Six Things You Don’t Know About Broadband

Do you know broadband?

You may answer yes. I know you may have tried different broadband from several broadband ISPs. You may have installed broadband by yourself several times. You know broadband speed – 2Mb, 8Mb or 24 Mb. You may understand the monthly usage and control your usage. But if you are not a technician in that area, you may not know everything behind these numbers. There is something broadband ISPs will not tell you, or try to write it in a shady corner on their web page.

Let me tell you all these things:


As more and more ISPs have packages, the price became more and more incomparable. Some packages like Talktalk have call bundles (including anytime package or off-peak package), some are combined with mobile phone contract, and some deals are only available to TV Program subscribers.

A main problem is most deal descriptions don’t show whether the price contains the line rental. They may wish customer forget the existence of line rental. But usually, if the deal doesn’t tell you that, it means the line rental is not included in the price. If the line rental is included, no ISP will forget to tell you.


When we talk to speed, I should tell you broadband ISPs are playing two tricks in words.

The first is the unit. They usually use Mb to describe the speed. Do you think if the speed can reach the theoretic max speed, you can download a song in MP3 format (about 4MB) in half a second? You are tricked. In computer, the size of the file is displayed in MB, which means MegaByte. While in broadband specification, speed is showed in Mb, which means Megabit. 1 MegaByte = 8 Megabit. So 8Mb per second means 1 MB per second.

Another instance I have to emphasise is: Do ask your broadband ISP the maximum speed your phone line can support. Because not all the phone line in UK support 8Mb broadband. Phone lines in some areas can only reach 2Mbps. If your telephone line can’t support fast speed, it’s a waste of money to buy fast broadband. And I know some ISP don’t check it for customers and just open fast broadband for customers no matter real speed the phone line can reach.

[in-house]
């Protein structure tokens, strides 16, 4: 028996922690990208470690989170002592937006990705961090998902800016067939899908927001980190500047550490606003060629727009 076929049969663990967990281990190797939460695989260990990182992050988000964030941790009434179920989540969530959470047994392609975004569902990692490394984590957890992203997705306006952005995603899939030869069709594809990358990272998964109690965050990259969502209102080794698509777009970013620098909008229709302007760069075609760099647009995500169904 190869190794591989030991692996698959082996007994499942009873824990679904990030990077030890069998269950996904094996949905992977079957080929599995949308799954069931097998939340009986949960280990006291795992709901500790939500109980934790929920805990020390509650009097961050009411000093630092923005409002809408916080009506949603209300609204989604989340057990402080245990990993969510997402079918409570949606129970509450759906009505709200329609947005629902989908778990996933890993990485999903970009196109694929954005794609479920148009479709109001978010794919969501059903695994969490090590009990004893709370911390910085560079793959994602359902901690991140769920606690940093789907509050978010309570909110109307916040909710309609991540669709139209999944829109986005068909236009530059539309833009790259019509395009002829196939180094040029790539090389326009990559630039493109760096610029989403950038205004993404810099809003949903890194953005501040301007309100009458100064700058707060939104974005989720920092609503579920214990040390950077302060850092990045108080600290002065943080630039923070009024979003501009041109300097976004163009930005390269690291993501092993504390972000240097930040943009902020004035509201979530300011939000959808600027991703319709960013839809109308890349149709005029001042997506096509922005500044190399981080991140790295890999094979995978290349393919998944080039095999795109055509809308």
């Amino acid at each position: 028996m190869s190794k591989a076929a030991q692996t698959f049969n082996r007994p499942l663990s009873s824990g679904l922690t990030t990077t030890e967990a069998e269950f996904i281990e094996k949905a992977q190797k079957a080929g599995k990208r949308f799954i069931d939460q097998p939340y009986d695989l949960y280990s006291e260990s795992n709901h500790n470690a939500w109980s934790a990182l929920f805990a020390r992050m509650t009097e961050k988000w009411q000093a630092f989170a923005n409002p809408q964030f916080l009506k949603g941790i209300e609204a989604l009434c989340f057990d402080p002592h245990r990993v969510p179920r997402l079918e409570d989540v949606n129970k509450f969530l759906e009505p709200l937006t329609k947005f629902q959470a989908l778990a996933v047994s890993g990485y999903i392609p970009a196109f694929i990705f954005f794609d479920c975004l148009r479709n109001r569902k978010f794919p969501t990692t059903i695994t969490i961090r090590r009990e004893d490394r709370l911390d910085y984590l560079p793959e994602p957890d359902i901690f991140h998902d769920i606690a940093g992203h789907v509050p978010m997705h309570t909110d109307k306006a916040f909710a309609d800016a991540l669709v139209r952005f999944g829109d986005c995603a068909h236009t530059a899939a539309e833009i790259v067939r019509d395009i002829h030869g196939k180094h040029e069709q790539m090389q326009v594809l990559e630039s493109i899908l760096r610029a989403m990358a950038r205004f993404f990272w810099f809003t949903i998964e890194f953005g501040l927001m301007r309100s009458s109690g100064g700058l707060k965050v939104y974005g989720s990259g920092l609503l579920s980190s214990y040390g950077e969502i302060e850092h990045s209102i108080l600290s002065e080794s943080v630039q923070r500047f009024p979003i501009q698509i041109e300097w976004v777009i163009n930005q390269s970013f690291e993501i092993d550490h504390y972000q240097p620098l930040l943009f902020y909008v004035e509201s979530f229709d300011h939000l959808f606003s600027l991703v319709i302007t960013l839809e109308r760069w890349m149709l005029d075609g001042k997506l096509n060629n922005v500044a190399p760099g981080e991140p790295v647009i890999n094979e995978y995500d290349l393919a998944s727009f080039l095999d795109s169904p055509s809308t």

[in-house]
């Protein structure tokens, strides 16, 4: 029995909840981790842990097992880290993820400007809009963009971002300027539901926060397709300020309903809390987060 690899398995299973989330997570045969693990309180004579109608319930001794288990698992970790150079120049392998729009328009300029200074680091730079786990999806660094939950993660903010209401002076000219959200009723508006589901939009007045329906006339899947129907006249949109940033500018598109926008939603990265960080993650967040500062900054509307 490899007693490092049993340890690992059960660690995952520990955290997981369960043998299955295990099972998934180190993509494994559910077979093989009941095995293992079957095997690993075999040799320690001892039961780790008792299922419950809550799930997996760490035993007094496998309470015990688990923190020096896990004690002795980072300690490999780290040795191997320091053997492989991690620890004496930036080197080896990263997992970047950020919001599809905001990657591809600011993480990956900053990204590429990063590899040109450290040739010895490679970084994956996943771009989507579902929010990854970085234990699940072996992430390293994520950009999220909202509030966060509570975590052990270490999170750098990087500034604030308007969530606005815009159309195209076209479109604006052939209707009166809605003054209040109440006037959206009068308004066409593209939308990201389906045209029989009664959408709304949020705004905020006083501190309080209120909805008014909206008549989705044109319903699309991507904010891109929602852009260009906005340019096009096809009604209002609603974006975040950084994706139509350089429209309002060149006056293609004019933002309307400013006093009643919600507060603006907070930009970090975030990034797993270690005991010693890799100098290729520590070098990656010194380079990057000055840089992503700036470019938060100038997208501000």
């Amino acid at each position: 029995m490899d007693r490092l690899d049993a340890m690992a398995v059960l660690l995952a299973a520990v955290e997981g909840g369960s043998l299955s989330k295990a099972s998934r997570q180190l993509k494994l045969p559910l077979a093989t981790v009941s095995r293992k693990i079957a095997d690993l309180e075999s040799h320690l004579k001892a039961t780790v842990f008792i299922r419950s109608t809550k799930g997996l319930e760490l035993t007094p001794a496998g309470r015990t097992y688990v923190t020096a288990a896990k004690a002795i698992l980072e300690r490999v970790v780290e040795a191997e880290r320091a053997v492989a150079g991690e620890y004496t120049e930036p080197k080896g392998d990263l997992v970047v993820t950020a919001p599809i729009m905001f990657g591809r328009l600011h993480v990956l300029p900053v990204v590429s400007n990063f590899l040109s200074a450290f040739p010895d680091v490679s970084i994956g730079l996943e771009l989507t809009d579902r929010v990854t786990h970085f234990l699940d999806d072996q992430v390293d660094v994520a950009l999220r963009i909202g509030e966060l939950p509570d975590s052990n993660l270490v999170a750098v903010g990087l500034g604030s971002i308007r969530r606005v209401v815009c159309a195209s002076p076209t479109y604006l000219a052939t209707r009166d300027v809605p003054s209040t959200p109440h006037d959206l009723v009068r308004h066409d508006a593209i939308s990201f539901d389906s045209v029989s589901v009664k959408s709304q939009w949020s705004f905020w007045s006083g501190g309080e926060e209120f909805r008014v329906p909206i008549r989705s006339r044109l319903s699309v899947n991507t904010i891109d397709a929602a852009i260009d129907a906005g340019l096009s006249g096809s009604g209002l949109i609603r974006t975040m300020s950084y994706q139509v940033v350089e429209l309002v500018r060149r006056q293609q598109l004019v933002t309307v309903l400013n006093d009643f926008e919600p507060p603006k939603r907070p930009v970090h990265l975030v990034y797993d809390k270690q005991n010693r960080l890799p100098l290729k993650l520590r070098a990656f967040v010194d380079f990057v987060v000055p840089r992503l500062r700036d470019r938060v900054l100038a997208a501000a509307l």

Connection Rate:

Now, we know the actually speed broadband ISPs provide to us. However, there is another bad news – you may have to share the bandwidth with other 49 people.
So in Internet rush hour, the real speed may be slow down to 160 Kb a second. That is 20 KB per second.

Wonder why? Because there is a connection rate for broadband! Few broadband ISPs tell customers its connection rate on an explicit place on the web site. But it does affect the speed a lot.

So what is connection rate? Connection rate shows the number of users who share the bandwidth on a single broadband connection between your local exchange and your broadband ISP. Normally, the connection ratios are 50:1 and 20:1.

In UK, the connection rate for home broadband is 50:1, which means you would likely to share your bandwidth with 49 other users, of course, never more than that number. The connection ratio for business broadband is 20:1. It will be much faster in Internet rush hour.


Are you annoyed because many providers set a monthly usage cap for broadband, so that you have to check all the time how much you used? Are you looking for broadband with unlimited usage? But you have to consider this instance, if one broadband provider offers unlimited broadband, and customers of this broadband will try and use it all the time. Most providers offer unlimited broadband will have a fair use policy, which actually is led by the connection rate. As there is a connection rate exists, usually 50 people share one line between the exchange and the broadband ISP, so many people will cause the broadband network grind to a halt. This not only makes your broadband speed slows down, but also makes the volume you download decrease largely.

Let me do some calculation, if there are always 40 people (as we have seen, one line may be shared by 50 people) using an 8Mb speed broadband, then the real speed for each person is 200Kb/s. That is 25 KB per second. So you can download as much as 90 MB in one hour, in theory. If you download 12 hour a day, 30 days a month, you can download as much as 32 GB. This number is less than some deals with 40 GB monthly cap. So, don’t only looks at the unlimited broadband, even if you download a lot, some deals with large monthly cap provide almost the same volume you can download.

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